- Written by: Molly Shaw
- Produced by: Sean O'Reilly
- Estimated reading time: 4 mins
Since 1986, Triad Electric has been serving commercial and heavy industrial customers throughout the Southeast with renowned electrical contracting service and union craftsmen skill. Based in Chattanooga, Triad is licensed in Tennessee, Georgia, Alabama, Mississippi, North Carolina, South Carolina and Virginia. The company has extensive knowledge in all facets of commercial and industrial electrical service, including industrial power and controls, instrumentation, high-voltage and low-voltage installations and more.
Triad was established in 1986 and has steadily grown from just four employees to more than 60. “I purchased the company about 10 years ago in 2005,” says Turner Wood, president of Triad. “We’re a full-service electrical contractor. We don’t do residential but we’re skilled in all commercial and industrial operations. We’re currently at about 60 employees; we’re a midsized contractor.”
As a union contractor and proud member of the East Tennessee Chapter of the National Electrical Contractors Association (ETNECA), Triad deploys a team of highly skilled electricians and journeymen. “Our reputation is in highly trained, experienced staff that provides trusted electrical service,” says Wood. “We are dedicated to keeping our staff forward thinking and trained in all areas of the rapidly changing electrical industry and we’re committed to superior customer service.”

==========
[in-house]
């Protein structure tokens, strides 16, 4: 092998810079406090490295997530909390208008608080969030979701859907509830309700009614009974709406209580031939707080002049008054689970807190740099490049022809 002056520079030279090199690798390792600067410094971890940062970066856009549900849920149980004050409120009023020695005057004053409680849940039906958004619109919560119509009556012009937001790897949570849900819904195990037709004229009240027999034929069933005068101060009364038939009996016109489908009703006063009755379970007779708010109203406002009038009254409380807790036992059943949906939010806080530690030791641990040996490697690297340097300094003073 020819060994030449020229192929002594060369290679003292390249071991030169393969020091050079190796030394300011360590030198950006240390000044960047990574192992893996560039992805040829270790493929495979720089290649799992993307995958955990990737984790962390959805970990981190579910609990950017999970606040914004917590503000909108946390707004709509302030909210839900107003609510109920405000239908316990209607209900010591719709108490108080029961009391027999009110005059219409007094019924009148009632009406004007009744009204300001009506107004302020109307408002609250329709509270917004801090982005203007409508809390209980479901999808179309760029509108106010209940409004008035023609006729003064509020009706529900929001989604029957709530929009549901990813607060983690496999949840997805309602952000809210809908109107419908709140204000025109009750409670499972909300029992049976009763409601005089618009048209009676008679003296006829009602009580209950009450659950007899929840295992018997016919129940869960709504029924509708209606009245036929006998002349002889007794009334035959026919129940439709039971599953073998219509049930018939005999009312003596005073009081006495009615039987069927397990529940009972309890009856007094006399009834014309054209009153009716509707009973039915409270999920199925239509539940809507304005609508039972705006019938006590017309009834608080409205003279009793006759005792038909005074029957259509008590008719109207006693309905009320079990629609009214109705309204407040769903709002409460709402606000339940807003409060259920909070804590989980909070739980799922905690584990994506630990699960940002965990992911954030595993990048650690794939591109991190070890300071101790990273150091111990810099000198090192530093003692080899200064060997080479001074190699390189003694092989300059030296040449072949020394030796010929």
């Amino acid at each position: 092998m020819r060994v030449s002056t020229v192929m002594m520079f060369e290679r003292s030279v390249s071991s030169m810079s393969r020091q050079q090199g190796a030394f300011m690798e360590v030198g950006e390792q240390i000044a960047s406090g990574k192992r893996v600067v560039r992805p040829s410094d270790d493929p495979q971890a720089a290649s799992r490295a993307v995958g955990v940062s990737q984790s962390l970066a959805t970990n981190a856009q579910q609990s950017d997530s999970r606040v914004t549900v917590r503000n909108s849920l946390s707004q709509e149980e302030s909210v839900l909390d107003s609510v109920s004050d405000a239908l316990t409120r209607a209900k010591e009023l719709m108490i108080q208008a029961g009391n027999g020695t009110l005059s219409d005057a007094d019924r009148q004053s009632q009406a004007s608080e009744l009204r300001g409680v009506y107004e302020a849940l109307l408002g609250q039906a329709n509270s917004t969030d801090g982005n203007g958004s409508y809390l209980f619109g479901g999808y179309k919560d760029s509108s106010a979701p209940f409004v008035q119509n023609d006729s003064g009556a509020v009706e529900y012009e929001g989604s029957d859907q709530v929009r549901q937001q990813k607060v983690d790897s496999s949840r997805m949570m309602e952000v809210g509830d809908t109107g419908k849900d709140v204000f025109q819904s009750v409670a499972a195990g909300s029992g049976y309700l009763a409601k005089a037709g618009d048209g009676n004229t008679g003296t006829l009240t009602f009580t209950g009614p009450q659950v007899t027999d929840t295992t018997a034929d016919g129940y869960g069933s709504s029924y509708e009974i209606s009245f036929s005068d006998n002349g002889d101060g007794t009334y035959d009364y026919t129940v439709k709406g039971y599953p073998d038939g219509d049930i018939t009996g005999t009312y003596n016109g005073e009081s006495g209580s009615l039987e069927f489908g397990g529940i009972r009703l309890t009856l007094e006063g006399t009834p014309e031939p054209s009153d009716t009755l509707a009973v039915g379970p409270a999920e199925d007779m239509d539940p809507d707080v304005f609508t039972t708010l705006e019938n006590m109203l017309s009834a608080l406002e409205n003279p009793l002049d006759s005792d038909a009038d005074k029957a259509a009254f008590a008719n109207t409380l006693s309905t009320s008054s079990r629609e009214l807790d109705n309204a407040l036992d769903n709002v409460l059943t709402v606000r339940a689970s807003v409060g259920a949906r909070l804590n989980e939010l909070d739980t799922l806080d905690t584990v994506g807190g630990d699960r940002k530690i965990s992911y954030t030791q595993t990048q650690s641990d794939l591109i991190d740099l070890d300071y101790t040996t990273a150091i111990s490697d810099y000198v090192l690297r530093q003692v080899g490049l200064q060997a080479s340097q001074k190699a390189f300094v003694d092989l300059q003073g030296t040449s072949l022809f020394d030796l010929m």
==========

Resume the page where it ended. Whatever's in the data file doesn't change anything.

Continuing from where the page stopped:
“Additionally, Triad’s highest priority is to furnish our employees with a safe workplace,” adds Wood. “Approximately 80 percent of Triad’s employees have received Occupational Safety and Health Administration [OSHA] 10-hour training while Triad has six employees with OSHA 30-hour certification.”
Commercial and industrial experts
Triad has made its way to the top of the eastern Tennessee market and beyond through sheer dedication to service and driven employees. “Over the years, we’ve been fortunate to attract some very talented and hardworking individuals,” says Wood. “Our employees have allowed the company to grow, evolve and successfully compete in some very challenging and complex projects.”
Many of these projects include any number of shopping centers, restaurants, churches, television studios, hospitals, prisons, industrial plants, chemical plants, paper mills, carpet mills, flour mills, apartment buildings, high voltage wiring, data wiring, outdoor lighting, sports lighting, emergency generators, computer rooms, airport runway lighting and now more solar projects.
“Our latest niche is the solar industry,” notes Wood. “We’ve completed about 15 solar projects in the last couple of years, including a 7-megawatt site in northern Georgia for Georgia Power Company.”
Triad has also landed major projects with big names such as Honeywell, Volkswagen and Norfolk Southern Rail. “There’s a large Volkswagen plant in Chattanooga where Triad performed over a half dozen various projects, including site lighting and tank farming, which we completed four years ago,” says Wood. “We also recently completed a $1 million energy conservation project for Honeywell.”